Jigsaw Glaciers in Blue Fjords
TO 19th-century naturalist John Muir, southeast Alaska was a ``terrestrial manifestation of God,'' a vision that was as bright in his mind 35 years after his first visit as sunlight on a glacier's face. The grandeur of the country, particularly the glaciers, was Muir's proof that man could find spiritual communion in nature. I came close to Muir's experience, a century later, aboard a cozy, 50-foot motor vessel named Delphinus.Skip to next paragraph
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Alaska's wellspring is nature, nowhere more grandly experienced than amid the jigsaw corridor of waterways that form the Inside Passage, a narrow, 600-mile latticework of 1,000 islands, deep valleys, and stunning, electric-blue fjords backed by dusky forests and glistening glaciers curling down from spiraling snow-covered peaks. Threading the calm waterways of the Inside Passage, I savor an up-close look at everything that makes southeast Alaska so special.
Zipping south from Juneau to Petersburg on the morning jet, I soon locate the boat moored to a ramshackle pier, and, stepping aboard, greet my old friend Ronn Storro-Patterson, a professional guide, marine biologist, and owner of Delphinus. Eagerly, I help cast off the lines as we slip away from the harbor to slice through the chilly waters of Wrangell Passage.
Within minutes, I spot three killer whales - orcas - headed toward us, aligned like sleek aircraft. I stand at the bow, exhilarated, as the orcas cavort around us and snuggle up to us with smug self-assurance.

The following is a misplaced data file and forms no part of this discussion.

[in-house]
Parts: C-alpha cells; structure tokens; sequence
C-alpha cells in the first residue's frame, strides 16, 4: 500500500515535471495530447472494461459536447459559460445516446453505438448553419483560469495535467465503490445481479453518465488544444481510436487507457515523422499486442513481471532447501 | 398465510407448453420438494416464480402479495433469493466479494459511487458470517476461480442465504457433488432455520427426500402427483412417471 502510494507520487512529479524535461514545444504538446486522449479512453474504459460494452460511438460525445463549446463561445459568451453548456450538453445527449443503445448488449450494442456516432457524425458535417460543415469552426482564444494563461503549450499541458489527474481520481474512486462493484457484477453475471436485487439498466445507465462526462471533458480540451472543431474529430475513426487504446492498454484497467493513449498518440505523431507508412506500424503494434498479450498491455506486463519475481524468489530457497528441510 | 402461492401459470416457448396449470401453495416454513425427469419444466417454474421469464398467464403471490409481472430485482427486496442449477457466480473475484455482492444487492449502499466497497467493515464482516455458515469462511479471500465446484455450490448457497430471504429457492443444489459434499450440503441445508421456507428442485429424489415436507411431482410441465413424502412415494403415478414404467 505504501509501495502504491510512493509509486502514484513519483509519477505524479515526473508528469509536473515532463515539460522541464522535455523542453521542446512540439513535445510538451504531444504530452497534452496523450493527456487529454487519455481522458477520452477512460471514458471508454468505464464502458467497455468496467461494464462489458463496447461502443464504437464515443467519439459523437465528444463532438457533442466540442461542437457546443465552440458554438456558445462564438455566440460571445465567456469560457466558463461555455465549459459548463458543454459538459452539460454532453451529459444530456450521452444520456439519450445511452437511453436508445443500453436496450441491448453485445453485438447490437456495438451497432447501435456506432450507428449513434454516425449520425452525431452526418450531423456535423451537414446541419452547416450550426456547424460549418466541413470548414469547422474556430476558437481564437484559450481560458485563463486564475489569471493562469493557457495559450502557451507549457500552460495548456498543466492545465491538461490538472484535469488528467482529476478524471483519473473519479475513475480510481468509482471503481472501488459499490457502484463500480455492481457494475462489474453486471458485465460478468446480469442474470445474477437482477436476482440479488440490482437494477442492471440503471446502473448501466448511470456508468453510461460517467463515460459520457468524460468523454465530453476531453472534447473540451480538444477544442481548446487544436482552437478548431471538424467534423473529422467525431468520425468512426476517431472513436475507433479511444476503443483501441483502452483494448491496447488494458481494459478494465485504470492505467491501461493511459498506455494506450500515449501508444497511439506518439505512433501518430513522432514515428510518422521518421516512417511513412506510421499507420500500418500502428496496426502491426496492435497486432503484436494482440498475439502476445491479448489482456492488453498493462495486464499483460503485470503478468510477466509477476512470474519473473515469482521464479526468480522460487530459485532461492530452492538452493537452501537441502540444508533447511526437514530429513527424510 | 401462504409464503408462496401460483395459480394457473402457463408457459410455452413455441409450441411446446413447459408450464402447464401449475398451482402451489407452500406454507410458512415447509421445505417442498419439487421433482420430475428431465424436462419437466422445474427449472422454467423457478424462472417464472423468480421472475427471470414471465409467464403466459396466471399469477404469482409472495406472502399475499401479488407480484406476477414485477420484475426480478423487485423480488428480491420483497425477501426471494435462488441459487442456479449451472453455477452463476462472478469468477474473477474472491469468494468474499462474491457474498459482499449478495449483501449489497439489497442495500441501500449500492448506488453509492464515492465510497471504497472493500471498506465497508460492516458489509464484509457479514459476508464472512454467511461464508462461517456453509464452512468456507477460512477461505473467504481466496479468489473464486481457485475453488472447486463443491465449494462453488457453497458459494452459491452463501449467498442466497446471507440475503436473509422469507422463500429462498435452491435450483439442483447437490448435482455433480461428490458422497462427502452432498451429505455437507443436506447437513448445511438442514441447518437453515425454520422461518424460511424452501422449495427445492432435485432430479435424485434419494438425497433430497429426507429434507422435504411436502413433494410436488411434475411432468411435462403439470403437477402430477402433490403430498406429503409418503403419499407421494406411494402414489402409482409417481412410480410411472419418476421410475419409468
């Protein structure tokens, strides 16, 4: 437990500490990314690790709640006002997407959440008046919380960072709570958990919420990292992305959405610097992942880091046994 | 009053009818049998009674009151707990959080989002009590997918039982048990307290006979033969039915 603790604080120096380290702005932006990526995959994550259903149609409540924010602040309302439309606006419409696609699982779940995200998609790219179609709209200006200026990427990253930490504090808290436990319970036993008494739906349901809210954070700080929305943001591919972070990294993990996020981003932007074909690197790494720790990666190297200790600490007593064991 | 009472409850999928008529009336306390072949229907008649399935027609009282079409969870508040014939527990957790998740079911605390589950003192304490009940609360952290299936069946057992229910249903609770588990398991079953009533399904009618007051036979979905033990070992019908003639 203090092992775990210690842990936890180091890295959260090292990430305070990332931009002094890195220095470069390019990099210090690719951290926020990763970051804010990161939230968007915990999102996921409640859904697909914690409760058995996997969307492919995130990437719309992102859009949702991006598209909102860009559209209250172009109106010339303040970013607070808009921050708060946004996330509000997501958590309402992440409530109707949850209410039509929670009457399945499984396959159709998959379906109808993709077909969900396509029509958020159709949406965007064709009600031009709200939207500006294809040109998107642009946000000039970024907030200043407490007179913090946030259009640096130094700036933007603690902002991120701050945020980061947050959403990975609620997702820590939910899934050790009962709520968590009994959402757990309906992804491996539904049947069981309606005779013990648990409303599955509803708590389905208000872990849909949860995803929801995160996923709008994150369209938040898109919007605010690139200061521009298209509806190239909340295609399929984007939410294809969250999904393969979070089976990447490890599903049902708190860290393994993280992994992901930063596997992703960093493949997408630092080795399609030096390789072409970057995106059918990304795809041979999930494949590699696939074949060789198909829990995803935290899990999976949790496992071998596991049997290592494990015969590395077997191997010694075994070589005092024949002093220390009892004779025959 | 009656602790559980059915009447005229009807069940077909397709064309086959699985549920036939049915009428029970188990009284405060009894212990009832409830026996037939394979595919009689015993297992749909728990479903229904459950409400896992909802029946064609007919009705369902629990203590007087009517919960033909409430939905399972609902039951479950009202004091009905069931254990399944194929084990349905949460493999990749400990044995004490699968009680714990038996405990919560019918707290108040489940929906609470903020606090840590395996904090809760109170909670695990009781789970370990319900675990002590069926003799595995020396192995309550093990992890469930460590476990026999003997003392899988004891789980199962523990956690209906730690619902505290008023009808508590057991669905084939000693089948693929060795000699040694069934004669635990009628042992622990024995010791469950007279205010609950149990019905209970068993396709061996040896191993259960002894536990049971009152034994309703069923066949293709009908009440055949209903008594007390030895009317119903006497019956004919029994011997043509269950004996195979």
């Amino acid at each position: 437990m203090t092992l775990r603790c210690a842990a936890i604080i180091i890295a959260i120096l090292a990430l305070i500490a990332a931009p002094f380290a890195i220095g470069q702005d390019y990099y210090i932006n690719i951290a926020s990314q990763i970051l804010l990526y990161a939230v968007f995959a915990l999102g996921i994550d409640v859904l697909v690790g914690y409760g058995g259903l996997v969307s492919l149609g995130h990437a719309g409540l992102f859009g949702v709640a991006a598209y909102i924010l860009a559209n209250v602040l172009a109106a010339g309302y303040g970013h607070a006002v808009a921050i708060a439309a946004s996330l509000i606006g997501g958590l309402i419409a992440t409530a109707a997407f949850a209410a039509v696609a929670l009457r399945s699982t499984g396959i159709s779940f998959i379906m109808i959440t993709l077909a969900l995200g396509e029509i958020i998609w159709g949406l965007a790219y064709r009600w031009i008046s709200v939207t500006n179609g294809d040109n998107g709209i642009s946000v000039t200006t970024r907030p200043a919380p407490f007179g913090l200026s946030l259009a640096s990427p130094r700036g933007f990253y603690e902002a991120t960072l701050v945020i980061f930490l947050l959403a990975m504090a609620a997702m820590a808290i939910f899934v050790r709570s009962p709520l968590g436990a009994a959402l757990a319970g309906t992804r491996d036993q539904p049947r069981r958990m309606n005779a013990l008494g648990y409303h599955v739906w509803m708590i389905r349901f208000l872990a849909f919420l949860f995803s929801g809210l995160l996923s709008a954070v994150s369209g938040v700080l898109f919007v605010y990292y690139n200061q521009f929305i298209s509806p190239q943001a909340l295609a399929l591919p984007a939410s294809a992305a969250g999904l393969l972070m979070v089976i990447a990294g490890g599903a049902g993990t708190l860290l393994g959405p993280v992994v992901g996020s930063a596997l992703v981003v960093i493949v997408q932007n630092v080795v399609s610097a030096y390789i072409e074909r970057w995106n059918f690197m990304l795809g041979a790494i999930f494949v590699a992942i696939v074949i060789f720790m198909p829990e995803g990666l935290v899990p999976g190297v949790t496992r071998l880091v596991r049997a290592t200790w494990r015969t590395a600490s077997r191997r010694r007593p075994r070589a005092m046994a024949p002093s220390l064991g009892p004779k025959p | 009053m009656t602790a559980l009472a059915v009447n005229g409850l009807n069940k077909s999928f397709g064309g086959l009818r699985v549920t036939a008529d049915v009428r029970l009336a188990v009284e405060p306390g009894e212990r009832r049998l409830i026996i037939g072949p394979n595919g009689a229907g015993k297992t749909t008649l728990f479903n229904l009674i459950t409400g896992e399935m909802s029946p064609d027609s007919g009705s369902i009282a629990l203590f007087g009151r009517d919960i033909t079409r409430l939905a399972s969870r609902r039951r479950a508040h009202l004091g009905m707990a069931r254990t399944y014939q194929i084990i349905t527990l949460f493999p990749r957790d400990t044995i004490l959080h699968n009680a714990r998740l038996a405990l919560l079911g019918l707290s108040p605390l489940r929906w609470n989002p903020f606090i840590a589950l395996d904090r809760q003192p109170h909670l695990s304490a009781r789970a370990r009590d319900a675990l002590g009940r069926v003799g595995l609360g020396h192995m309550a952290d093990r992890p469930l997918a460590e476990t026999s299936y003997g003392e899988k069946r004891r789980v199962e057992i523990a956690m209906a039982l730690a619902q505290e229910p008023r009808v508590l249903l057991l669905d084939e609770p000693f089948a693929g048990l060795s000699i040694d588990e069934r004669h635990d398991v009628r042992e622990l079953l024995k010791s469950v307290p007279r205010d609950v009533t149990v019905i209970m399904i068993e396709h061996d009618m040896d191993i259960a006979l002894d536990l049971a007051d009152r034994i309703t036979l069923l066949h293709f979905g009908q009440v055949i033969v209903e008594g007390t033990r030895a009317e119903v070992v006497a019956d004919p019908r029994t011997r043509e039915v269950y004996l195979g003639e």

The water - as smooth as a looking glass - has turned milky with glacial silt. The air is as cold as winter. And the sky is veiled in translucent cloud, glowing brightly as if a chorus of angels is about to appear.
Soon, chunks of ice begin to appear in the frigid, forbidding water, growing ever larger as we approach the Le Conte Glacier. The icebergs are like floating fairy tale palaces, fanciful creations of a Walt Disney special, blue as the sky, and compellingly beautiful.
I set out in a rubber skiff to scoop up small chunks that pop and fizzle as air bubbles, compressed through the ages, are finally released. Glacial seltzer, it is called. Back aboard, our drinks are cooled by crackling ice 1,000 years old.
Cruising north, we poke into the placid, intriguing inlets where I go ashore at remote wilderness sites to hike amid the hauntingly beautiful rain forests and photograph the wildlife close up. At Stikine River estuary, I spot more bald eagles in a single hour than the keenest observer can see in a lifetime in the lower 48 states.
At Anan Creek waterfalls - a wild and silent place, so lonely it seems that no one has come here before me - I watch a family of black bears pinioning leaping salmon with their sharp claws. And in Misty Fjords National Monument I hear wolves howl at the shimmering stars.
On the third day, at Admiralty Island National Monument, a light drizzle is falling. I am wrapped up well against the wet chill. It is a misty, melancholy day, something I am now getting used to. Southeast Alaska receives so much rain - more than 180 inches a year in some parts - old sourdoughs joke that they don't tan. They rust!